And has, as you may guess, a rather random element to it. The sort of things that makes you contemplate a D&D wand of wonder.
Except of course it works much better in a fictional setting. The author doesn't have to roll something up. Even if he does, wanting to shake up the possibilities, he can smooth it into the tale with appropriate reactions. There's no danger that the main character will actually come up with a silly scheme that will inspire the author to say, Rocks fall, everyone dies.
Now, when they are trying to figure out what it does, Wildcard is perfectly capable of announcing that, at the tone, it will be 4:23 am -- which is wrong* -- but in actual field usage, it always produces something that (with suitable hindsight) is useful for the situation. An author who wanted the sword to work the other way could make it always produce something that does not work for the sword's owner, for whatever reason, perhaps with hindsight. (Preferably with hindsight. One of the things I disliked about Mercedes Lackey's sword Need is that its effect always was immediately and obviously useful, and only once (in the stories I read) was it even a surprise to the person holding the sword.)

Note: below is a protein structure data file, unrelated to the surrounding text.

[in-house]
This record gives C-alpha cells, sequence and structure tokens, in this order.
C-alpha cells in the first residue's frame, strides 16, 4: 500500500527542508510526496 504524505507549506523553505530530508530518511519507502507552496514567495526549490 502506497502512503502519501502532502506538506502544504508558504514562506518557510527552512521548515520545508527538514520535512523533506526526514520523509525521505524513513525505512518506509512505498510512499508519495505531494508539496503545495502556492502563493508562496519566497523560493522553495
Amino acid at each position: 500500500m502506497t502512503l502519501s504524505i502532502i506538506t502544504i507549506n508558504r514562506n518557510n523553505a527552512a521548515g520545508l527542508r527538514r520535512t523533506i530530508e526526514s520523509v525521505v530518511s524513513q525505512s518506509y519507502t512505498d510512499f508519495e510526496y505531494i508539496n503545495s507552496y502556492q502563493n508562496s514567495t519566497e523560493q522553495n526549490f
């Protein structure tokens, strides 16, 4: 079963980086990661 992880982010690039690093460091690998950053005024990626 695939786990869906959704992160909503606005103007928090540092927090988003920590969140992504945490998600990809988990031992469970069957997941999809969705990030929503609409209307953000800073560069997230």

Ah, the differences that genre makes.
*Now the muse is contemplating a magical item that announces the time wrong except that if you really want to activate it, you need to go to the place where it's the right time. Helps to notice it's always off by the same amount in the same place.